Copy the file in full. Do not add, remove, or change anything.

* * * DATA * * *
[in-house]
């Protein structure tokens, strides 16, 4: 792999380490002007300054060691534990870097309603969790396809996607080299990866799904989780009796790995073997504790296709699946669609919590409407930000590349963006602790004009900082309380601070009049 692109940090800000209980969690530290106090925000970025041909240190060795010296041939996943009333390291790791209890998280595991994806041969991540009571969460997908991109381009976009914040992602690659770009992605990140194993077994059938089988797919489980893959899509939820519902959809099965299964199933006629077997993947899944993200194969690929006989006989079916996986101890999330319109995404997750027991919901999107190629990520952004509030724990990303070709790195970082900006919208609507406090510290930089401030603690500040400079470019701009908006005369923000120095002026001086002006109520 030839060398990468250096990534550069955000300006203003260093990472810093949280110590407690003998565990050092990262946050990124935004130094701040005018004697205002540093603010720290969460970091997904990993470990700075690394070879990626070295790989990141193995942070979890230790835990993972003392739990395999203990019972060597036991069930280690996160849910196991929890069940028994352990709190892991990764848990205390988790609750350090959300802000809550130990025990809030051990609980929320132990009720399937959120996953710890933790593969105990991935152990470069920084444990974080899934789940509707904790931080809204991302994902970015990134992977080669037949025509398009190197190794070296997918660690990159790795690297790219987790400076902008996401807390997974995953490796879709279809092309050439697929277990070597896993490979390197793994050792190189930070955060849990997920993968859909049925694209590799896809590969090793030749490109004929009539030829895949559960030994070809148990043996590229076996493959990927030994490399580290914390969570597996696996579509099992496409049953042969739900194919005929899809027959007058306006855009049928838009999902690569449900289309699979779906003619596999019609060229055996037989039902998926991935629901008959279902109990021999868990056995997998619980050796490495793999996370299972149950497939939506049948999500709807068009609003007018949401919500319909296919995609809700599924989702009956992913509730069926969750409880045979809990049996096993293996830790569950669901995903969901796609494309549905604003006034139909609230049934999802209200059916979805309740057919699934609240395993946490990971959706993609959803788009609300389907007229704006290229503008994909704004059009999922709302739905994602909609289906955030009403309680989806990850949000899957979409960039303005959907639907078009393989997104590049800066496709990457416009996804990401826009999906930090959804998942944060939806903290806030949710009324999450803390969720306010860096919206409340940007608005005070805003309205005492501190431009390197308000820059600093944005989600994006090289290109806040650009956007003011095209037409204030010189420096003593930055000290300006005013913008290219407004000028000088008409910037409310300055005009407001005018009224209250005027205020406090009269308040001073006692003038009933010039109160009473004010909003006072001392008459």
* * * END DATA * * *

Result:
[in-house]
């Protein structure tokens, strides 16, 4: 792999380490002007300054060691534990870097309603969790396809996607080299990866799904989780009796790995073997504790296709699946669609919590409407930000590349963006602790004009900082309380601070009049 692109940090800000209980969690530290106090925000970025041909240190060795010296041939996943009333390291790791209890998280595991994806041969991540009571969460997908991109381009976009914040992602690659770009992605990140194993077994059938089988797919489980893959899509939820519902959809099965299964199933006629077997993947899944993200194969690929006989006989079916996986101890999330319109995404997750027991919901999107190629990520952004509030724990990303070709790195970082900006919208609507406090510290930089401030603690500040400079470019701009908006005369923000120095002026001086002006109520 030839060398990468250096990534550069955000300006203003260093990472810093949280110590407690003998565990050092990262946050990124935004130094701040005018004697205002540093603010720290969460970091997904990993470990700075690394070879990626070295790989990141193995942070979890230790835990993972003392739990395999203990019972060597036991069930280690996160849910196991929890069940028994352990709190892991990764848990205390988790609750350090959300802000809550130990025990809030051990609980929320132990009720399937959120996953710890933790593969105990991935152990470069920084444990974080899934789940509707904790931080809204991302994902970015990134992977080669037949025509398009190197190794070296997918660690990159790795690297790219987790400076902008996401807390997974995953490796879709279809092309050439697929277990070597896993490979390197793994050792190189930070955060849990997920993968859909049925694209590799896809590969090793030749490109004929009539030829895949559960030994070809148990043996590229076996493959990927030994490399580290914390969570597996696996579509099992496409049953042969739900194919005929899809027959007058306006855009049928838009999902690569449900289309699979779906003619596999019609060229055996037989039902998926991935629901008959279902109990021999868990056995997998619980050796490495793999996370299972149950497939939506049948999500709807068009609003007018949401919500319909296919995609809700599924989702009956992913509730069926969750409880045979809990049996096993293996830790569950669901995903969901796609494309549905604003006034139909609230049934999802209200059916979805309740057919699934609240395993946490990971959706993609959803788009609300389907007229704006290229503008994909704004059009999922709302739905994602909609289906955030009403309680989806990850949000899957979409960039303005959907639907078009393989997104590049800066496709990457416009996804990401826009999906930090959804998942944060939806903290806030949710009324999450803390969720306010860096919206409340940007608005005070805003309205005492501190431009390197308000820059600093944005989600994006090289290109806040650009956007003011095209037409204030010189420096003593930055000290300006005013913008290219407004000028000088008409910037409310300055005009407001005018009224209250005027205020406090009269308040001073006692003038009933010039109160009473004010909003006072001392008459």